Hacking and the Social Contract

  • Viktor Mayer-Schönberger
  • Science
  • February 10, 2023

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The concept of “hacking” is not an invention of the digital age. Nor is it a purely technical process, although today it often requires some technical expertise. Humans have always tried to find loopholes in the systems of rules we find ourselves beholden to. When we reach a wall, we try to find a way around it.

Bruce Schneier’s A Hacker’s Mind is a collection of fairly short, often insightful commentaries about hacking. Schneier is one of the nation’s most well-known cybersecurity experts, and his prose is clear, jargon-free, and a pleasure to read. A reader might pick up this book for the numerous instructive cases and vignettes it offers, but conceptually, A Hacker’s Mind advances an important point; and it is hugely revealing that Schneier—a computer scientist—is making it.

People have long sought to hack society’s conventions and legal norms—from taking advantage of tax loopholes to creatively evading military drafts—and they do so most often by bending social rules. Hence, Schneier sees hacking as a social rather than a technical phenomenon.

This might sound like a simple reframing, but it has huge consequences. It effectively dispenses with the naïve hope that hacking can be “solved” through technical fixes, although technology can, of course, be a part of the solution. Effective responses, argues Schneier, need to be socially anchored as well.

When we talk about hacks, we often think of their negative consequences, or what economists call “externalities”: taxes go unpaid, cars designed to cheat emissions inspections pollute the environment. But some hackers repurpose a social system for their own ends. For instance, a group of kids hacked the prohibition of free-form text communication in Disney’s online kids game Club Penguin by using their avatars’ body positions to communicate letters. Seen from this perspective, hackers can be social innovators—probing, reinterpreting, circumventing, and even breaking established norms.

Schneier is at his best when he details the balancing act in society between our social systems that ensure rules are followed and the importance of keeping an open mind toward norm innovation-causing hacking. We ought to conceive of hacking as a human behavior that is neither intrinsically dangerous nor inherently laudable, he argues. To judge its value, we need to evaluate a hack along multiple dimensions and in context. The result often highlights complicated tradeoffs. We can be impressed, for example, by a hack’s effectiveness but loathe its unethical nature, as with the “Double Irish with a Dutch Sandwich,” an intricate tax hack that reduced US corporations’ tax liability by billions, or find it disruptive, but eventually come to accept it as the new normal, as we did with dunking in basketball, a practice that leagues initially tried to ban but was eventually accepted, as fans liked it.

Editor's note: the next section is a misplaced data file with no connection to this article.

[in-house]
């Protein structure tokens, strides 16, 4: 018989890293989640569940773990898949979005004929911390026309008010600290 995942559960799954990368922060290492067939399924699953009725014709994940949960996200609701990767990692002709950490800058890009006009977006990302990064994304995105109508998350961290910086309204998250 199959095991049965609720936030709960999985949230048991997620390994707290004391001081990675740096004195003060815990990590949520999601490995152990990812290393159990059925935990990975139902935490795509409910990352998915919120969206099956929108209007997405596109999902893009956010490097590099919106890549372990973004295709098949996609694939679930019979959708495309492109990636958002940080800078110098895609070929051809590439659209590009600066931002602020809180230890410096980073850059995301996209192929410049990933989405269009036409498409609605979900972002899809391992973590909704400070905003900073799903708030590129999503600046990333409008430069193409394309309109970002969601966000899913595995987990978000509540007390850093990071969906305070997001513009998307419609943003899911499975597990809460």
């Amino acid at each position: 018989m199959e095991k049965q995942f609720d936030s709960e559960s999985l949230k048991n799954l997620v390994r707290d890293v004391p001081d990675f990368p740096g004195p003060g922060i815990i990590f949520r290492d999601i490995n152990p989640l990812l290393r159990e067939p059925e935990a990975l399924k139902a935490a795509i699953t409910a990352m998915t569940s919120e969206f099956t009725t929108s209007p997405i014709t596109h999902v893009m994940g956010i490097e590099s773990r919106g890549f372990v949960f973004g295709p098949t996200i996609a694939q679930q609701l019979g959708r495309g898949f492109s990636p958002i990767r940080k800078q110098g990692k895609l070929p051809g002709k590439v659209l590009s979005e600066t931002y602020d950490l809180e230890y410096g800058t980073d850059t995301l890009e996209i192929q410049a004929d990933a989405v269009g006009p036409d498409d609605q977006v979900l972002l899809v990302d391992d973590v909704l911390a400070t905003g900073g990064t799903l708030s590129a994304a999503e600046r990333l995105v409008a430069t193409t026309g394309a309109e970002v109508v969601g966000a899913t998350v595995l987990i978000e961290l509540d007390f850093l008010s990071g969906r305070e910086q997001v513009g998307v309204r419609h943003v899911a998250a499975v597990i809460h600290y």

By giving hacking a social meaning, we link it to the human desire to influence the decisions and behaviors of others and we shift focus to social systems that provide boundaries but are themselves mutable. A Hacker’s Mind is highly recommended reading, precisely because of the broader context it provides on this point, without which remedies remain elusive.

Perhaps the only limitation of the book is that Schneier does not go far enough in his analysis. For instance, he repeatedly embarks on examinations of the social and technical interplay of a particular case—how Boeing got away with the problematic Maneuvering Characteristics Augmentation System (MCAS) hack in its 737 aircraft, or how banks successfully hacked the Dodd-Frank Act that aimed to regulate derivatives—only to reduce the problem to simple questions of power and wealth. The rich and powerful hack unconstrained, he argues, while the rest of us are forced to follow the rules. As social science research has shown time and again, that is too meek an explanation (1).

In other instances, Schneier offers thoughtful descriptions of the social elements of a hack but then advocates a technical fix. He makes clear that such fixes are only one part of a comprehensive solution, but one cannot help but see the computer scientist attempting to fix bugs at such moments. As Schneier seems to have discovered himself, understanding social systems is hard and reverting to trotted paths enticing.

That Schneier has pushed himself beyond his own comfort zone, confronting hacking as something bigger and more multi faceted than simply sand in the machinery of digital systems, is what makes A Hacker’s Mind unique and valuable. If his message is received, our social systems will soon begin to evolve to interact with hacking with greater agility, nuance, and even—in some instances—appreciation.

References and Notes

1. For example, Lawrence Lessig argues in Republic, Lost (Twelve, 2011) that even lobbying Congress is not only about money but also about information.

Categories: A Hacker’s Mind, Text

Sidebar photo of Bruce Schneier by Joe MacInnis.